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ORGANISED PRIVATE SECTOR: Defaulters Should Be Prosecuted

PHOTO: www.stepbystep.com

PHOTO: www.stepbystep.com

THE Nigerian organised private sector has recommended stiff penalty for pension scheme offenders, especially, employers who refused to remit to pension administrators after deduction from monthly salaries.

In separate chats with The Guardian, the Manufacturers Association of Nigeria, (MAN) and Lagos Chamber of Commerce and Industry (LCCI), they condemned employers over alleged refusal to remit deductions to Pension Fund Administrators (PFAs).

President of Manufacturers Association of Nigeria, Franks Jacobs, described as ‘criminal’ the refusal by some employers to remit whatever they collected from workers to the fund managers.

“There should be appropriate sanction on all defaulters. If they collect money from workers and failed to remit to the relevant fund manager, they should be prosecuted, so as not to jeopardise the scheme,” he said.

Although, he described the 2004 pension scheme as one of the best dividends of democracy under former President Olusegun Obasanjo, he alleged that the scheme managers are also defaulting, as some have failed in their obligation to retirees.

“I know that many of my members are complying. It is the best thing that the government has done for the workers, especially, now that there is no more gratuity for them. But the problem with the new pension scheme is that workers are not getting their entitlement as at when due. I know of an employee, who resigned and for a very long time, he was unable to access his entitlement, he was not paid.”

The MAN president also advocated equal percentage of contribution to the scheme by employers and employees.

“I don’t want to subscribe to the new contribution formula, which made it mandatory for employers to contribute 10 per cent and eight per cent by employees.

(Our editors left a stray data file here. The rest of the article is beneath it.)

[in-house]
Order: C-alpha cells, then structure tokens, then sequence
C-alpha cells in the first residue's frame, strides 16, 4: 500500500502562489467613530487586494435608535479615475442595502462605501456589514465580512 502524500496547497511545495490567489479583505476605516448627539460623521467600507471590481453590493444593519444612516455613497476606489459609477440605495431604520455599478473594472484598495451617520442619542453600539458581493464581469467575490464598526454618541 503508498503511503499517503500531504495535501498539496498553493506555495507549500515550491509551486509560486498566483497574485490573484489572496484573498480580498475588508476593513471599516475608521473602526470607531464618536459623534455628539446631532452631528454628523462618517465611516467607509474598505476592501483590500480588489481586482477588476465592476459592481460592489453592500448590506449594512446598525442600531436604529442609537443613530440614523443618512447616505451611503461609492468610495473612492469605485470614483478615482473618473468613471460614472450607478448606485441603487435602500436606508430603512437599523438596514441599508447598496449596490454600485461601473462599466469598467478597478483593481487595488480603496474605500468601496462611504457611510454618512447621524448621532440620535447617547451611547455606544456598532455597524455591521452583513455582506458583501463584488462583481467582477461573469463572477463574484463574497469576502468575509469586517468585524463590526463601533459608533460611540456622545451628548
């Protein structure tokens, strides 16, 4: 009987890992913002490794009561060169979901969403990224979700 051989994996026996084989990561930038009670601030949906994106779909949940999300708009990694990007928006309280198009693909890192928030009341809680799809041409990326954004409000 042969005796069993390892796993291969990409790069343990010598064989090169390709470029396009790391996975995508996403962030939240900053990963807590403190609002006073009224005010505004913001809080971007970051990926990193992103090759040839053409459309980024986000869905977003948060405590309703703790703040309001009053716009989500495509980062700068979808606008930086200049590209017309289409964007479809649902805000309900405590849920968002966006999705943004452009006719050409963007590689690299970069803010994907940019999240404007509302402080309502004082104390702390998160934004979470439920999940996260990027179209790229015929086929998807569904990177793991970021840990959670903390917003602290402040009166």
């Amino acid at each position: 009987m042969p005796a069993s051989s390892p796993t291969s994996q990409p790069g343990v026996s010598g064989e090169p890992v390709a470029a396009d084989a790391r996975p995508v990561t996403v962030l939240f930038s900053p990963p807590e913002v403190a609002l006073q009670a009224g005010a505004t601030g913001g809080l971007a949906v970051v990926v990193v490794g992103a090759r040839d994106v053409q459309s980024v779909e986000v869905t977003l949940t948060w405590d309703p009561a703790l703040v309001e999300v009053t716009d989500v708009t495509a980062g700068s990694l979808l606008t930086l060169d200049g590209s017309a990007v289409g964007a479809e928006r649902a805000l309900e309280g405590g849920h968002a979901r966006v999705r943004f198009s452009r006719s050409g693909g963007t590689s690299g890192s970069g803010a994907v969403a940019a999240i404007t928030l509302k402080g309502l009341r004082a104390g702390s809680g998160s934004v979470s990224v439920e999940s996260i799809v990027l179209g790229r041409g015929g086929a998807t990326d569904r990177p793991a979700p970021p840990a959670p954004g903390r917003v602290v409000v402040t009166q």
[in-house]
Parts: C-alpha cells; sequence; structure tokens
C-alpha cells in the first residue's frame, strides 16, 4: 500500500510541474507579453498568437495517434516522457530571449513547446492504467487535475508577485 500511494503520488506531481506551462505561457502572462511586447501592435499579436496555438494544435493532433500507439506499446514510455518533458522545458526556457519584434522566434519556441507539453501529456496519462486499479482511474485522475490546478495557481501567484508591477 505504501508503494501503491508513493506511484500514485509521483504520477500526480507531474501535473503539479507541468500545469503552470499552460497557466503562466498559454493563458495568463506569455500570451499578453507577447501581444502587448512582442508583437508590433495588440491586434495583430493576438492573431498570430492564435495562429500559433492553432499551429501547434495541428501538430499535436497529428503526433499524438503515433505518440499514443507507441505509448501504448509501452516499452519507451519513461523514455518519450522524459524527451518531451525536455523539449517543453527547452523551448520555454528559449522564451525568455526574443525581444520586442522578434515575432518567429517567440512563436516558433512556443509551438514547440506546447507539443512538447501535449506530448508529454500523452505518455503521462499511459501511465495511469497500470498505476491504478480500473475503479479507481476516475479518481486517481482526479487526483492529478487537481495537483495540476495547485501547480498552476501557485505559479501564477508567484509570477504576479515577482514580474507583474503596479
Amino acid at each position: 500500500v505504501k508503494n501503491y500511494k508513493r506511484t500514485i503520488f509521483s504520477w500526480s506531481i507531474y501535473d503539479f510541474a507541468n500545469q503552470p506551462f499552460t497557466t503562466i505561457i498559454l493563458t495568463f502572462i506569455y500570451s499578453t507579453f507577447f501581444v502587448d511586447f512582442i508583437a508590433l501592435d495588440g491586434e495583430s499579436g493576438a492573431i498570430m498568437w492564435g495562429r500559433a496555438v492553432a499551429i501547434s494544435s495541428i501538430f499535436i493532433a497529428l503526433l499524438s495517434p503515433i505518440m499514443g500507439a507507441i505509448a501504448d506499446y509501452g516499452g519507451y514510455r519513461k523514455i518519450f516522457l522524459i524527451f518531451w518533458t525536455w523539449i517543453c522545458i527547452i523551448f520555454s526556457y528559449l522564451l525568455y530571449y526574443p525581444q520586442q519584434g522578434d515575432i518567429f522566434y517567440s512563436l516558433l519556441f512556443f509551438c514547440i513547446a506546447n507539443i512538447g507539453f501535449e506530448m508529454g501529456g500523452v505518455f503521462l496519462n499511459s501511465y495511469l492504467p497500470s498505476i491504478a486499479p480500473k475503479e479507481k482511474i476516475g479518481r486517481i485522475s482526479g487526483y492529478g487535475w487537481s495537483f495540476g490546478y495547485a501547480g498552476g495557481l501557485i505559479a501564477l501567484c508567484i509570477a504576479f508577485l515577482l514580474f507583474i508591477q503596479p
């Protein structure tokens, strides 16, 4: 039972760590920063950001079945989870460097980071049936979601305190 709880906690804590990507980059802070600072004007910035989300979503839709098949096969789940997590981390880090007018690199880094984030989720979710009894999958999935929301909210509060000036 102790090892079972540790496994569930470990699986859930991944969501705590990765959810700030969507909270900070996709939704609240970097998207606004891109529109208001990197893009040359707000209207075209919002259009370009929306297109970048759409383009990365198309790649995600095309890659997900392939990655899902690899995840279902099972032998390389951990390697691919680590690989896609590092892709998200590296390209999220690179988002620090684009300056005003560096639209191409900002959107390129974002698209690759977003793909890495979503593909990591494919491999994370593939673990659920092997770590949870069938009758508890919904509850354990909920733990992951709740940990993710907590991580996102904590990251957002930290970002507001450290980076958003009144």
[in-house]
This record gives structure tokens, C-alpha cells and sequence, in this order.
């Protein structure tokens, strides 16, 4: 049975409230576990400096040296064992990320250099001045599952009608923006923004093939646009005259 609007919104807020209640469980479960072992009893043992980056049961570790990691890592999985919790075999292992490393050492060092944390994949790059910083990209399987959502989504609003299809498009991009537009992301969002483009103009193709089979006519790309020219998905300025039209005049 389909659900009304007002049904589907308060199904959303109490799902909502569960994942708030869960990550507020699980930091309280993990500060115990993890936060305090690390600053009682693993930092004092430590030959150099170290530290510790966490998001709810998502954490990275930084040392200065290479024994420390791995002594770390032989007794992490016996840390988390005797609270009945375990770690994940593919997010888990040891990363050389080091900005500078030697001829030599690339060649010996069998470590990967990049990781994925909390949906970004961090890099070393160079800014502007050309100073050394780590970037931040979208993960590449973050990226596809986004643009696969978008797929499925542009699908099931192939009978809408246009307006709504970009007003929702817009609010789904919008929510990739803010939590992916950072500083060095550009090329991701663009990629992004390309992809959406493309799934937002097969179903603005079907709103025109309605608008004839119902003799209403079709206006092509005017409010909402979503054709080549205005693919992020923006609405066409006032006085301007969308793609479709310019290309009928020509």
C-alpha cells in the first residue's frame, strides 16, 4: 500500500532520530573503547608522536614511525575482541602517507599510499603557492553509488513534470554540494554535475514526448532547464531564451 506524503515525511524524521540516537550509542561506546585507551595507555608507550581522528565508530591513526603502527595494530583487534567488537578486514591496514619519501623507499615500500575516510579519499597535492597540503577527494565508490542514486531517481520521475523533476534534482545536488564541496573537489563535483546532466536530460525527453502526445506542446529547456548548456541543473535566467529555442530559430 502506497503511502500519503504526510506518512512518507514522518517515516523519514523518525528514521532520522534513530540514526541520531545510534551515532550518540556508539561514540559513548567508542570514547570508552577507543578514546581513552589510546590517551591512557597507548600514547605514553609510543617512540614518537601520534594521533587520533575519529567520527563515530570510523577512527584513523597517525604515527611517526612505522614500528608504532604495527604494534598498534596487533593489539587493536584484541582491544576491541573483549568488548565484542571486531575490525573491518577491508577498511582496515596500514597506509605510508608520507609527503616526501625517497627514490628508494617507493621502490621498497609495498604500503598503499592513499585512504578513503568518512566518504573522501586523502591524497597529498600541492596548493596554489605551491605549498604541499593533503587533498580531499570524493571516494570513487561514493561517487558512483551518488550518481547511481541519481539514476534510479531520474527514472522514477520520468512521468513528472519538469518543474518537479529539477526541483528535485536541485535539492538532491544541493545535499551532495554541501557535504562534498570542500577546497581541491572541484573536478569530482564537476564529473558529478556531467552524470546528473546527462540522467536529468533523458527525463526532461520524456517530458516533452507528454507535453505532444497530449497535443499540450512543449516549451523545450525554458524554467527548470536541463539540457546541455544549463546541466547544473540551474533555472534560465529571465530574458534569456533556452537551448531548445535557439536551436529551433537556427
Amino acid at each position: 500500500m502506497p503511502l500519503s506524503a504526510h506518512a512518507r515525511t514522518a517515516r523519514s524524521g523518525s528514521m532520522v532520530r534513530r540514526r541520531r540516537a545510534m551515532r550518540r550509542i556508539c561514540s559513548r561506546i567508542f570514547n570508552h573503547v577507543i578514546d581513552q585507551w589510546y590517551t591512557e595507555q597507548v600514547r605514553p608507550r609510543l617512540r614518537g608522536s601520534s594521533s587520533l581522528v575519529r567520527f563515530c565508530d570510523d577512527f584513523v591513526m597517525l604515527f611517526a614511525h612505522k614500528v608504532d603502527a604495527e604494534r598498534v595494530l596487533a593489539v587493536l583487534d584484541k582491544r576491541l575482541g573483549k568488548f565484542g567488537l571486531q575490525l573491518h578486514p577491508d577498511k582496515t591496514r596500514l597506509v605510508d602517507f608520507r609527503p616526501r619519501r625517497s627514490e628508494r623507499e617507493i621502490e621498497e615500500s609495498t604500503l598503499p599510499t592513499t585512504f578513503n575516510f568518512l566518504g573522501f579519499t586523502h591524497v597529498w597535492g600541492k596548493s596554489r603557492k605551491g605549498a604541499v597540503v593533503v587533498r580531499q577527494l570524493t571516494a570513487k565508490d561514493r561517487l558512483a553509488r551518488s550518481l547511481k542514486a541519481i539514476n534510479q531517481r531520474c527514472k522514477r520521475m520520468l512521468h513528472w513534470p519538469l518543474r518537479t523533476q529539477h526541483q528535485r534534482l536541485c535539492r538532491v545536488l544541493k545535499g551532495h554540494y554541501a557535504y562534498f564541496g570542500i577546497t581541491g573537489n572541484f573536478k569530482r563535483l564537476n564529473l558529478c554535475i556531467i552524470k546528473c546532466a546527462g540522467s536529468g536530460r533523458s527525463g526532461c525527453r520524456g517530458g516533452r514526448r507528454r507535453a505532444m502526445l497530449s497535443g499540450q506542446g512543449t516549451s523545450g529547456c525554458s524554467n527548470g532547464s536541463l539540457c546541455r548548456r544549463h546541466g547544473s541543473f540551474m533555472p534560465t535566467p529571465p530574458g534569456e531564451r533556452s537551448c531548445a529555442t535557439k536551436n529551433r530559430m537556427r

Before, it used to be equal contribution of seven and half per cent each by employers and employees. But the government in its wisdom has a reason for doing that. They should revert to the old contribution arrangement, because manufacturers were not carried along before arriving at the new contribution formula. It was arbitrarily done.”

On the state governments that have hitherto failed to key into the new pension scheme, Jacobs said the situation required urgent intervention from the Federal Government.

“I don’t know why these states have not keyed into the pension scheme. They need to comply to make workers happy and to contribute meaningfully to the economy.”

The Director General, Lagos Chamber of Commerce and Industry, Mr. Muda Yusuf, like Jacobs, urged the government to enforce compliance with the provision of the 2004 Pension Act.

“It is not good to deduct from workers income and refused to remit to the PFAs. This is not good for workers welfare because their future is being compromised for the present.

Compliance is an evidence of good corporate governance standard. The law is clear about this behaviour. The pension Act specifies sanctions for defaulters,” he said, adding that the new pension scheme is preferable to the old, which was fraught with irregularities.

Yusuf said there is need to educate members of the public about the new scheme for better understanding of its workability.

“The pension fund administrators that I know are professionals and people are getting their entitlement. The problem is that pensioners don’t understand the rules and procedures of the new pension arrangement, which makes it difficult for them to stick to their rights, especially, when violated.”

On state’s refusal to key into the new pension arrangement, as stipulated in the 2004 Act, Yusuf said their compliance is of best interest of the workers.

“ The states should key into the pension scheme. That is the way to preserve worker’s welfare. It is in the interest of the affected states to migrate to the new pension regime and get a pension administrator for their workers, in line with the pension laws.”

He also described the new pension regime as one of the best gifts for the workers, saying the old scheme had issues ranging from bad administration, improper documentation and lack of adequate knowledge by workers, “and so many of them were not paid.”



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